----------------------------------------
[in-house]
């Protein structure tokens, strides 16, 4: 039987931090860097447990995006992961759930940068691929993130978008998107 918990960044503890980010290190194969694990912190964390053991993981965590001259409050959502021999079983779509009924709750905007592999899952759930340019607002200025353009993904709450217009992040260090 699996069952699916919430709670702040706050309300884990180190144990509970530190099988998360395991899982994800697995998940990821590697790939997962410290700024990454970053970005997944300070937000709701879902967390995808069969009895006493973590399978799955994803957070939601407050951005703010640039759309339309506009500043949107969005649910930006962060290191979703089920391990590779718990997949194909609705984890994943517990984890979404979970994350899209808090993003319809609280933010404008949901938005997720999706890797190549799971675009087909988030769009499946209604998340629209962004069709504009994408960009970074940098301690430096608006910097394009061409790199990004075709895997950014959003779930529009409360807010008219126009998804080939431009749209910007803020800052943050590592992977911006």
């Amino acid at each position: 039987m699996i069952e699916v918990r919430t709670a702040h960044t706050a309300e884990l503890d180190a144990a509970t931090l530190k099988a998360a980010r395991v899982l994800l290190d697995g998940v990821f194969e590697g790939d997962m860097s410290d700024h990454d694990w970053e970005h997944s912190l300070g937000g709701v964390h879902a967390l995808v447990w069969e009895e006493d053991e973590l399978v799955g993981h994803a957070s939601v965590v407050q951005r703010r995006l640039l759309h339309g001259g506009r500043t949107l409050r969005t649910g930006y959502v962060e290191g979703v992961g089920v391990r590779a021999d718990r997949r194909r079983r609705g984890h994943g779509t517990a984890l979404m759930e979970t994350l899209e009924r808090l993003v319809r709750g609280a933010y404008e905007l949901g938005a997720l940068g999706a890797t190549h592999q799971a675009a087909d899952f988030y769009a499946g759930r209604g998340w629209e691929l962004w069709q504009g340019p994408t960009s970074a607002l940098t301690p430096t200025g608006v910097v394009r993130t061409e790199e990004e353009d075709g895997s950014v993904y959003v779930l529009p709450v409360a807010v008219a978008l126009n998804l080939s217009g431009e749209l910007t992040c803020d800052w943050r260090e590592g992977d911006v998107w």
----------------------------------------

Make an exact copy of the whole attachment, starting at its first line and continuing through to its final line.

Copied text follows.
[in-house]
């Protein structure tokens, strides 16, 4: 039987931090860097447990995006992961759930940068691929993130978008998107 918990960044503890980010290190194969694990912190964390053991993981965590001259409050959502021999079983779509009924709750905007592999899952759930340019607002200025353009993904709450217009992040260090 699996069952699916919430709670702040706050309300884990180190144990509970530190099988998360395991899982994800697995998940990821590697790939997962410290700024990454970053970005997944300070937000709701879902967390995808069969009895006493973590399978799955994803957070939601407050951005703010640039759309339309506009500043949107969005649910930006962060290191979703089920391990590779718990997949194909609705984890994943517990984890979404979970994350899209808090993003319809609280933010404008949901938005997720999706890797190549799971675009087909988030769009499946209604998340629209962004069709504009994408960009970074940098301690430096608006910097394009061409790199990004075709895997950014959003779930529009409360807010008219126009998804080939431009749209910007803020800052943050590592992977911006």
């Amino acid at each position: 039987m699996i069952e699916v918990r919430t709670a702040h960044t706050a309300e884990l503890d180190a144990a509970t931090l530190k099988a998360a980010r395991v899982l994800l290190d697995g998940v990821f194969e590697g790939d997962m860097s410290d700024h990454d694990w970053e970005h997944s912190l300070g937000g709701v964390h879902a967390l995808v447990w069969e009895e006493d053991e973590l399978v799955g993981h994803a957070s939601v965590v407050q951005r703010r995006l640039l759309h339309g001259g506009r500043t949107l409050r969005t649910g930006y959502v962060e290191g979703v992961g089920v391990r590779a021999d718990r997949r194909r079983r609705g984890h994943g779509t517990a984890l979404m759930e979970t994350l899209e009924r808090l993003v319809r709750g609280a933010y404008e905007l949901g938005a997720l940068g999706a890797t190549h592999q799971a675009a087909d899952f988030y769009a499946g759930r209604g998340w629209e691929l962004w069709q504009g340019p994408t960009s970074a607002l940098t301690p430096t200025g608006v910097v394009r993130t061409e790199e990004e353009d075709g895997s950014v993904y959003v779930l529009p709450v409360a807010v008219a978008l126009n998804l080939s217009g431009e749209l910007t992040c803020d800052w943050r260090e590592g992977d911006v998107w």